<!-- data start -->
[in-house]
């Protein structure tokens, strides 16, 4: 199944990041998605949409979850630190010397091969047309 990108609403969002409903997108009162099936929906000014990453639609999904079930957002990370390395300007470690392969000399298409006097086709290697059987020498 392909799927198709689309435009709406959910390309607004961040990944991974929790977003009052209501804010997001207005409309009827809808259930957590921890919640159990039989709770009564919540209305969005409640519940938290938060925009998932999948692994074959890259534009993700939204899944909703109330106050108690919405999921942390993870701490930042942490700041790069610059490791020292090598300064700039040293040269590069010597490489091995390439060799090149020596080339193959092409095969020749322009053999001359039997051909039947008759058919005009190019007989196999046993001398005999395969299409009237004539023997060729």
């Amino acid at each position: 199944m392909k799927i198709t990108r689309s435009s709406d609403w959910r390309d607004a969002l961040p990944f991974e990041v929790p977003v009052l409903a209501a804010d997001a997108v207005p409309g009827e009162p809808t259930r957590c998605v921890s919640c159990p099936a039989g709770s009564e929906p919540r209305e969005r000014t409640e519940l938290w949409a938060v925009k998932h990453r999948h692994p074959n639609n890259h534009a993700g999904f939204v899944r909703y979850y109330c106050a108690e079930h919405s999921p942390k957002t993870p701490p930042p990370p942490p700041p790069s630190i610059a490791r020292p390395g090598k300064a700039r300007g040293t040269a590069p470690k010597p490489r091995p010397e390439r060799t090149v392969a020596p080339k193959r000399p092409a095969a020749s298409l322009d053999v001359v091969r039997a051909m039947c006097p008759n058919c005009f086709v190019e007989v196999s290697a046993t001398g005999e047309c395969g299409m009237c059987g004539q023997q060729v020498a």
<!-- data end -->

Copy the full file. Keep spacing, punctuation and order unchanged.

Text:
[in-house]
């Protein structure tokens, strides 16, 4: 199944990041998605949409979850630190010397091969047309 990108609403969002409903997108009162099936929906000014990453639609999904079930957002990370390395300007470690392969000399298409006097086709290697059987020498 392909799927198709689309435009709406959910390309607004961040990944991974929790977003009052209501804010997001207005409309009827809808259930957590921890919640159990039989709770009564919540209305969005409640519940938290938060925009998932999948692994074959890259534009993700939204899944909703109330106050108690919405999921942390993870701490930042942490700041790069610059490791020292090598300064700039040293040269590069010597490489091995390439060799090149020596080339193959092409095969020749322009053999001359039997051909039947008759058919005009190019007989196999046993001398005999395969299409009237004539023997060729």
């Amino acid at each position: 199944m392909k799927i198709t990108r689309s435009s709406d609403w959910r390309d607004a969002l961040p990944f991974e990041v929790p977003v009052l409903a209501a804010d997001a997108v207005p409309g009827e009162p809808t259930r957590c998605v921890s919640c159990p099936a039989g709770s009564e929906p919540r209305e969005r000014t409640e519940l938290w949409a938060v925009k998932h990453r999948h692994p074959n639609n890259h534009a993700g999904f939204v899944r909703y979850y109330c106050a108690e079930h919405s999921p942390k957002t993870p701490p930042p990370p942490p700041p790069s630190i610059a490791r020292p390395g090598k300064a700039r300007g040293t040269a590069p470690k010597p490489r091995p010397e390439r060799t090149v392969a020596p080339k193959r000399p092409a095969a020749s298409l322009d053999v001359v091969r039997a051909m039947c006097p008759n058919c005009f086709v190019e007989v196999s290697a046993t001398g005999e047309c395969g299409m009237c059987g004539q023997q060729v020498a």